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The Opinions of Others: I’m No Longer Concerned

When my son was first diagnosed with autism at the age of four and a half, I was truly concerned about what others thought about his different and strange behaviors. My son looks very much like his typical peers, as many children with autism do. People stared and gave me disapproving looks when he would flap or scream for what seemed to be no reason.

One day while we were in a grocery checkout line, my son began to scream and throw himself on the floor. The woman in front of me told me, “He is too old to behave like that!” I was devastated. What I really needed was someone to ask, “I don’t know how to help, but can I help you?” At that time, being a mom new to the world of autism, I didn’t realize that all of the sensory input in that store was upsetting him. As I gathered my groceries and dragged my son out of the store, I realized I didn’t know how I was going to handle his behaviors in public.

Any time he would flap his hands, spin, pace, scream, cover his ears, or run away, I tried everything I could to make him “behave.” I tried to make him stop it all. I couldn’t stand people looking at us or saying anything to him.

I wasn’t the only one struggling with it all. As my son got older, my husband tried to get him interested in sports. But at the time, my son was only interested in letters, numbers, and lining up toys. And he was obsessed with Barney! Getting involved with father-son activities was not going to happen. When we went out as a family, I watched as my husband tried to keep our son protected from the criticizing looks. Life was even more difficult for my daughter once they both entered school. Her friends did not know what to make of her little brother. She never complained, but I know it must have been difficult when people stared or made fun of him.

Family sometimes can be harder to deal with than strangers. I recently spoke to the parents of a four-year-old boy newly diagnosed with autism. They were devastated, as we all are when a professional tells us there is something different about our child. Their biggest concern was telling their families. They were so worried about how the grandparents were going to react, how they would respond. My family tried to be supportive, but they too had opinions and ideas of their own about my son’s behavior. They had lots of well-meaning suggestions, such as “You just need to discipline him more.” Negative reinforcement never works well with children on the spectrum. And how exactly was I going to get my nonverbal son to understand? I believe most family members want to help and understand but struggle not knowing exactly how. They may be feeling some of the same things you are: overwhelmed, unaware, scared, or in denial. If you have family members who want to support you, tell them how they can do that. Explain to them how autism affects your child. Give them the tools they need to be involved.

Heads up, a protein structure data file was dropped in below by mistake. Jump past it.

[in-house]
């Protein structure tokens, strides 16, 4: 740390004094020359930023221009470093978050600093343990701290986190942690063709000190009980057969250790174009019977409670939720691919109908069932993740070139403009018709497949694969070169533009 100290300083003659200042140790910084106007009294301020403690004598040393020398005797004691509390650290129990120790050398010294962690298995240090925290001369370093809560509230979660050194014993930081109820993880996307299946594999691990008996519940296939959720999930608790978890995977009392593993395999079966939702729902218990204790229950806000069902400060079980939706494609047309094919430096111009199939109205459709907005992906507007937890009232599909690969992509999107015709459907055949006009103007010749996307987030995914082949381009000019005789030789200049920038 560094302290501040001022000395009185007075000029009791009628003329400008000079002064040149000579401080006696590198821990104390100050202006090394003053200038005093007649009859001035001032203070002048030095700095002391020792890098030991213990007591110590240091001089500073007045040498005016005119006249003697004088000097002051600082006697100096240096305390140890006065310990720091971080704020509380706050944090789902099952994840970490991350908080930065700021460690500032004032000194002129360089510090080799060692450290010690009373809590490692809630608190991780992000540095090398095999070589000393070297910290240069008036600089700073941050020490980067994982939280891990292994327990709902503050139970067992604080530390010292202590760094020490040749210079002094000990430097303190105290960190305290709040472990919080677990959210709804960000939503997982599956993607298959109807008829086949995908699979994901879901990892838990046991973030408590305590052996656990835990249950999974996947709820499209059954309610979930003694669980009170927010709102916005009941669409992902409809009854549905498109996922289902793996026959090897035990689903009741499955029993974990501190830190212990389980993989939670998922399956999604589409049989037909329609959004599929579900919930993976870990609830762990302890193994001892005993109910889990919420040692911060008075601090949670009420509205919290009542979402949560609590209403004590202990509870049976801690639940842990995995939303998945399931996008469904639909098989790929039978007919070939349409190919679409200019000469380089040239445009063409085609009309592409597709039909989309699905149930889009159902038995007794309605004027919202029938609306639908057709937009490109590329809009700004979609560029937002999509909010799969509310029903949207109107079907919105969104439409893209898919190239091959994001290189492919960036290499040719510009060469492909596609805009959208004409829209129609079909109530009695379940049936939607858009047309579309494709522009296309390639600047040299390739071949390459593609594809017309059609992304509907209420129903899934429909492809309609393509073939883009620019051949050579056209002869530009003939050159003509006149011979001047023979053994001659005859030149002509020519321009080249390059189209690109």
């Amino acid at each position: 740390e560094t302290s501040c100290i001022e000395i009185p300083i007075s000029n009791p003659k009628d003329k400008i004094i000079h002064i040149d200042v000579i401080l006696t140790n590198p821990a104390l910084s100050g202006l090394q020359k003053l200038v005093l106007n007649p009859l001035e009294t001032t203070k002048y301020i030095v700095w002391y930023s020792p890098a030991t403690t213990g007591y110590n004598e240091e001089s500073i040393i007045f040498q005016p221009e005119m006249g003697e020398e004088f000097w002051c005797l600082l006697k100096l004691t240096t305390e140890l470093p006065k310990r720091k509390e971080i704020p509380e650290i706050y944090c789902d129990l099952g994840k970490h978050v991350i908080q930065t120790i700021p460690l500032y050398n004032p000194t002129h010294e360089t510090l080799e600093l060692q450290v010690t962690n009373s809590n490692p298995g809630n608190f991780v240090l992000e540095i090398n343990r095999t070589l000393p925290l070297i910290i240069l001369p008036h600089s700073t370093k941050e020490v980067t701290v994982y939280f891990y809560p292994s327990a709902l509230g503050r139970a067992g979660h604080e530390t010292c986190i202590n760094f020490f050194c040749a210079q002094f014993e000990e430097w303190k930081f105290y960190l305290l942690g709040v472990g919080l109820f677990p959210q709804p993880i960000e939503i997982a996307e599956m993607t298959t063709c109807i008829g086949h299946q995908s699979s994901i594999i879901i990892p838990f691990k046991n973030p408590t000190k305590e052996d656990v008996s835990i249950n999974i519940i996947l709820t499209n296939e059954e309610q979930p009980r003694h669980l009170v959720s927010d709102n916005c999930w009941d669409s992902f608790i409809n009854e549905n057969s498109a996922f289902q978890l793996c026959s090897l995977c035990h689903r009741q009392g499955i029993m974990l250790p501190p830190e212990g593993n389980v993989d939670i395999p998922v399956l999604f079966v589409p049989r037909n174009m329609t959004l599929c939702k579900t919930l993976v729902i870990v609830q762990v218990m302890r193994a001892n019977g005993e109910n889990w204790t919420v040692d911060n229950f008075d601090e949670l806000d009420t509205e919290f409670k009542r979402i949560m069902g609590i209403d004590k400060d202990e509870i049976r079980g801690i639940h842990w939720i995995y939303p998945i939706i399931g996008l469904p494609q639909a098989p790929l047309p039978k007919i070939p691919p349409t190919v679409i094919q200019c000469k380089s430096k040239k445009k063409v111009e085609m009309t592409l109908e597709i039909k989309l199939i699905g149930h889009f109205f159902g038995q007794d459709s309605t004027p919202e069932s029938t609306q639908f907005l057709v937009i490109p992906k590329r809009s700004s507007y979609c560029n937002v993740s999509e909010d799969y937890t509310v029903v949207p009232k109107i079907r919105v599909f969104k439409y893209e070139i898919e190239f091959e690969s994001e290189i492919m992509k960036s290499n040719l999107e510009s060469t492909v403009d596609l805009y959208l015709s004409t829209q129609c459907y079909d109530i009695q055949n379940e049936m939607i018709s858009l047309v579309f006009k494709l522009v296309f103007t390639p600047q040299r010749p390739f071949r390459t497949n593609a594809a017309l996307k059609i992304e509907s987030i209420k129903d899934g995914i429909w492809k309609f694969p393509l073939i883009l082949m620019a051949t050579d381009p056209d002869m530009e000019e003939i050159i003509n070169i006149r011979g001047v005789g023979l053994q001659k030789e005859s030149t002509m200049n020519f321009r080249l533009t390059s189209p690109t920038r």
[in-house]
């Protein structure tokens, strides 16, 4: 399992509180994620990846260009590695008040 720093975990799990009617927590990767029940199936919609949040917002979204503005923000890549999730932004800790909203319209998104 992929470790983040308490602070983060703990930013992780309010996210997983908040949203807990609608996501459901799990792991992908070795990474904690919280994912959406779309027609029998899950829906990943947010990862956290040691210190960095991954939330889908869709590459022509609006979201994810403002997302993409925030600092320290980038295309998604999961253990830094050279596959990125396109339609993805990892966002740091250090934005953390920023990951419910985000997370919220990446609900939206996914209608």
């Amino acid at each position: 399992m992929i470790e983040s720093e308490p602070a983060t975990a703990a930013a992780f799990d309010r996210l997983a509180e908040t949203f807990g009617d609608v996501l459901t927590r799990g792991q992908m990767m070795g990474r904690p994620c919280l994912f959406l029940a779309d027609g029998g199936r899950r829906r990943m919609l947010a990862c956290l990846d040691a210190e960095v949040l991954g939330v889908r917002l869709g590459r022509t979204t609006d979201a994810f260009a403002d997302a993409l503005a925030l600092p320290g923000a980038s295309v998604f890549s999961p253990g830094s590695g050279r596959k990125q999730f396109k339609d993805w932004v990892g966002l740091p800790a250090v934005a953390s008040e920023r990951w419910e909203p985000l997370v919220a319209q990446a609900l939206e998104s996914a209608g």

As my son grew older and I got to know who he was and learned more about autism, I realized that all of that behavior was communication. He was telling me something. He was happy, sad, anxious, angry, hungry, tired, or all of the above. The behaviors were necessary for him to cope with the world he lives in daily. Stimming is how he handles being overwhelmed, underwhelmed, or bored. As neuro-typical people, we all have ways of coping when we are stressed. We eat, drink, smoke, or exercise, sometimes to excess. As I understood that my job as his mom was to advocate for him, I began to learn that the opinion of others – strangers and family – was not my concern. My son’s well-being was – and still is – my number one priority.

As my son got older and began to gain language to communicate his wants and needs, many of his behaviors and outbursts lessened. He still will stim for many different reasons, but I realized over the years that he doesn’t seem to concern himself with the opinions of those around him, so why should I?!

Once you can simply stop being concerned about what other people think about you or your child with autism, you will learn what really matters. My son is 24 years old now and a happy guy. Along the journey, I learned to be around family and friends who were a positive influence in our lives and who saw wonderful things about my son. I did have to distance myself from those who were not so positive and it was not easy, but again, my family’s welfare has always been the goal.

It took me many years to come to the conclusion that I cannot change the world’s opinion of my son or their thoughts about how I parent him, nor will I spend my energy worrying about it. What I can and will do is support my son as he continues to thrive and grow year after year and help others with autism by educating people who truly want to understand.


Judy Clute, an ASNC Autism Resource Specialist in Raleigh and mom to a son with autism, can be reached at jclute@autismsociety-nc.org.


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